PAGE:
The three most important parts of a book are: a well constructed plot, compelling characters, and a satisfying conclusion.

Wednesday, July 16, 2014

LIFE AFTER DEATH By Damien Echols

Life After Death by Damien EcholsPublisher: Blue Rider Press
Release Date:  September 2012
Pages:  399
Genre:  Biography
Reviewed By WC

Book Description:  In 1993 three teenagers, Damien Echols, Jason Baldwin and Jessie Miskelley Jr were arrested and charged with the murders of three eight-year-old boys in West Memphis, Arkansas. The ensuing trial was rife with inconsistencies, false testimony and superstition. Echols was accused of, among other things, practising witchcraft and satanic rituals – a result of the “satanic panic” prevalent in the media at the time. Baldwin and Miskelley were sentenced to life in prison. Echols, deemed the ringleader, was sentenced to death. He was eighteen years old.

In a shocking reversal of events, all three were suddenly released in August 2011. This is Damien Echols' story in full: from abuses by prison guards and wardens, to descriptions of inmates and deplorable living conditions, to the incredible reserves of patience, spirituality, and perseverance that kept him alive and sane for nearly two decades. Echols also writes about his complicated and painful childhood. Like Dead Man Walking, Life After Death is destined to be a classic.

WC's Thoughts:  In 1993, Damien Echols and two of his teenage buddies were arrested for the murder of three boys, all eight years of age. They were subsequently railroaded through the Arkansas judicial system for the simple reason they looked like demonic murderers. Apparently, it does not pay positive rewards to wear black trench coats.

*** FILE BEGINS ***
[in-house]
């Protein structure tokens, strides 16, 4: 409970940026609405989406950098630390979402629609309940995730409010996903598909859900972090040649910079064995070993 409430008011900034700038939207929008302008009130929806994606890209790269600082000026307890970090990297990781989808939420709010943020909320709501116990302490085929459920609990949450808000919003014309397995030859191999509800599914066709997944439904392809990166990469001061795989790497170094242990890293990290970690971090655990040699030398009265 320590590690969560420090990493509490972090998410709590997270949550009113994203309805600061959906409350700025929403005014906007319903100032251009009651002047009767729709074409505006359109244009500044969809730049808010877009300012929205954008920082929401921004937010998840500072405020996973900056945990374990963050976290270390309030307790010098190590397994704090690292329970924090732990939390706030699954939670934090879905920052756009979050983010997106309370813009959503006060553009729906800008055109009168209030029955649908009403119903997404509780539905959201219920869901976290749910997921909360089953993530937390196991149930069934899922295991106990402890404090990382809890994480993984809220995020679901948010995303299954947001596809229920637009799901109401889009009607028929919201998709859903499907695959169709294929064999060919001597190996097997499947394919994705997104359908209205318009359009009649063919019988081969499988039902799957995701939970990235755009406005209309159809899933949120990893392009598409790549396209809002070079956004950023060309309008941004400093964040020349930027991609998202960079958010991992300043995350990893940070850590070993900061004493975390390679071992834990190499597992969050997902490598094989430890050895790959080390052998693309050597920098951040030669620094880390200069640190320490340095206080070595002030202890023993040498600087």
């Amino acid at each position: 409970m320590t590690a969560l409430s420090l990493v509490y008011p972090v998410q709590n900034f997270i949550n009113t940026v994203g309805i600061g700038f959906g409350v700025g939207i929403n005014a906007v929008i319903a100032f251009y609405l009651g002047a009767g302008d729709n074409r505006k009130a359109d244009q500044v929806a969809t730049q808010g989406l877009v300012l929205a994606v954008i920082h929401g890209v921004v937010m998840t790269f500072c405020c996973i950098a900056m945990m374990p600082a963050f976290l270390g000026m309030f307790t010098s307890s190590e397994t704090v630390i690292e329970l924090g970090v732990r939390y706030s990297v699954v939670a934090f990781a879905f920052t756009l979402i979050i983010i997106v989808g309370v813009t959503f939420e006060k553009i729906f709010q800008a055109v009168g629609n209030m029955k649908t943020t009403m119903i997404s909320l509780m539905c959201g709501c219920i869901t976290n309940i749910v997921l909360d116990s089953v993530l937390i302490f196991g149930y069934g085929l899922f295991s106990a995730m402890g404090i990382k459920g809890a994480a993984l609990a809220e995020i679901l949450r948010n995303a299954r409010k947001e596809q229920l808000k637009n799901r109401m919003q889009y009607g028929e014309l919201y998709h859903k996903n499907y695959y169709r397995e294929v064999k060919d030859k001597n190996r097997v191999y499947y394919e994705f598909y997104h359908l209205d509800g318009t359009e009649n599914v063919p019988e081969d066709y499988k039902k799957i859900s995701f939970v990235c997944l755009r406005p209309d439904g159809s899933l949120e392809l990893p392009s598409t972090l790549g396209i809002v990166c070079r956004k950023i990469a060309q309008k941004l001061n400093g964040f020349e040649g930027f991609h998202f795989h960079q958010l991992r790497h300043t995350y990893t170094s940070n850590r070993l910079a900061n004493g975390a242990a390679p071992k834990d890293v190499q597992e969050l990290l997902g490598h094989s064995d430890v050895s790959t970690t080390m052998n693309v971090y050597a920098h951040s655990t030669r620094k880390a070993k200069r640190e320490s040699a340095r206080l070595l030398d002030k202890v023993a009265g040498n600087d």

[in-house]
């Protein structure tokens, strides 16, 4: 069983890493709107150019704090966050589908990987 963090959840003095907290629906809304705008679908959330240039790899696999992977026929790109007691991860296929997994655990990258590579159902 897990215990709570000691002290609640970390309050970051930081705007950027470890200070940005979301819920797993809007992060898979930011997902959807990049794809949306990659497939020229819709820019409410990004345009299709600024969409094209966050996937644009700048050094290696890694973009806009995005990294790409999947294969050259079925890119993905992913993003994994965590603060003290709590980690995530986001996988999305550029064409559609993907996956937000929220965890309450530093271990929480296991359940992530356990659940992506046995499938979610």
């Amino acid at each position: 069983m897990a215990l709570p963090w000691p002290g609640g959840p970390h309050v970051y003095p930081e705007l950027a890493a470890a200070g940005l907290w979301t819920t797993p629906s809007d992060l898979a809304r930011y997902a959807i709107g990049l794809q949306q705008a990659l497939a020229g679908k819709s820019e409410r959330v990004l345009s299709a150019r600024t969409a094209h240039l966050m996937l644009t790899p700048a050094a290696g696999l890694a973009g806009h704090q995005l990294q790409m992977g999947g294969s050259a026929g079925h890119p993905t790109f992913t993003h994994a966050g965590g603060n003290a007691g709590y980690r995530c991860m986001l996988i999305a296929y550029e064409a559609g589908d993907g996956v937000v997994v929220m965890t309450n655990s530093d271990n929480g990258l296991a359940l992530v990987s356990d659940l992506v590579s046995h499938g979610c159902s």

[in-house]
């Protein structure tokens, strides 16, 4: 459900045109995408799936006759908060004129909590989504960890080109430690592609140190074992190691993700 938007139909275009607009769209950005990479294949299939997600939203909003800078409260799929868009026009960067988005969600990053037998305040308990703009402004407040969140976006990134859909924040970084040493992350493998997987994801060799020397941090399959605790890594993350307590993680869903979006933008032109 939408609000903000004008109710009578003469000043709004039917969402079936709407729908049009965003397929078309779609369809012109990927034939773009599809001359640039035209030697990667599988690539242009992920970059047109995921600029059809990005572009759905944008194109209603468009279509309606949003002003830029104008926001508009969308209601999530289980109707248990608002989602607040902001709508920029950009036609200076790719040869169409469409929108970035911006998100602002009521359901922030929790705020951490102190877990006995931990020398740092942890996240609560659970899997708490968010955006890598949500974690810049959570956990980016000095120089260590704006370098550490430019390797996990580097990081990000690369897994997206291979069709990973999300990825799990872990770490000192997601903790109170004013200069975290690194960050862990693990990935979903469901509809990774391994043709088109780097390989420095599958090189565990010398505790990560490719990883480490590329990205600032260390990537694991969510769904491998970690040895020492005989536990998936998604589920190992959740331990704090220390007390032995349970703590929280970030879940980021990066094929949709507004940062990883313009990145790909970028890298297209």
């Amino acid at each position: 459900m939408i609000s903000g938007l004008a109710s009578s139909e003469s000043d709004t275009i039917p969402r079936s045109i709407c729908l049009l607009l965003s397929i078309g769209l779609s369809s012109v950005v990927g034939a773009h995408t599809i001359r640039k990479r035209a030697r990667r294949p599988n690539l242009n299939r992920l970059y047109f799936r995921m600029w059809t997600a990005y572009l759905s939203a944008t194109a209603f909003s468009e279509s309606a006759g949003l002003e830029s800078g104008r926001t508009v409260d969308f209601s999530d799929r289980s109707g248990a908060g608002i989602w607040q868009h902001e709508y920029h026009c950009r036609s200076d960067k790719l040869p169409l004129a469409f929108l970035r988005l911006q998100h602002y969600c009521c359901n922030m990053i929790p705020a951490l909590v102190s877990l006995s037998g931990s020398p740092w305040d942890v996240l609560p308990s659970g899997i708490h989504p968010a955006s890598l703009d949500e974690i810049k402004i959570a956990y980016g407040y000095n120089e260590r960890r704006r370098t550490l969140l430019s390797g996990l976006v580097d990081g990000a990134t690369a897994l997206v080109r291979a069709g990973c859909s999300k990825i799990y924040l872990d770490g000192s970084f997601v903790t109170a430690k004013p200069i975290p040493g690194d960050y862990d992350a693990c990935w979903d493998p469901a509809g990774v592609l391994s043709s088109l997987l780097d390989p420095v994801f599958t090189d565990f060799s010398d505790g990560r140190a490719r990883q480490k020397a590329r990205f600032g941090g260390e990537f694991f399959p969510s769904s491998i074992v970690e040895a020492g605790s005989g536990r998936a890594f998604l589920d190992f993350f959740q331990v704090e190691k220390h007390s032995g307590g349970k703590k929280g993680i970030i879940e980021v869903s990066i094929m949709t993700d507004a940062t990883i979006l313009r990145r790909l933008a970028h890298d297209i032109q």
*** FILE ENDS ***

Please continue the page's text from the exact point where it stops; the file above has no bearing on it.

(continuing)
This is Damien's story revealed during the trials and tribulations of sitting on Death Row for nearly nineteen years. How one keeps from going completely insane in prison is the main thrust of this story. Through his resolve and intellect and unique view of humanity, Damien is able to keep his head above water. A true blessing in his life is when he marries the young lady who takes up his cause of innocence.

Despair is overwhelming. Occupying your mind is a deliberate, ongoing process. Only through a modicum of hope that someday he will walk free again keeps the hero from crumbling over the edge of depression.

Generally well written, at times repetitive, but always fascinating, this story makes you cheer on the meager successes of his future while remaining furious at the antics of people who have written him off as evil, while failing to realize that they, themselves, are less than human.

Good read.

Damien EcholsAbout the Author:  Damien Wayne Echols, along with Jessie Misskelley and Jason Baldwin, is one of the three men, known as the West Memphis Three, who were convicted in the killing of three eight-year-old boys Steve Branch, Christopher Byers, and Michael Moore at Robin Hood Hills, West Memphis, Arkansas, on May 5, 1993.

Damien Echols was convicted of murder by a jury and sentenced to death by lethal injection. He was on death row under 23 hours per day lockdown at the Varner Supermax. On August 19, 2011, Echols, along with the two others collectively known at the West Memphis Three, were released from prison after their attorneys and the judge handling the upcoming retrial agreed to a deal. Under the terms of the Alford guilty plea, Echols and his co-defendents pleaded guilty to three counts of first degree murder while maintaining their innocence. DNA evidence failed to connect Echols or his co-defendents to the crime.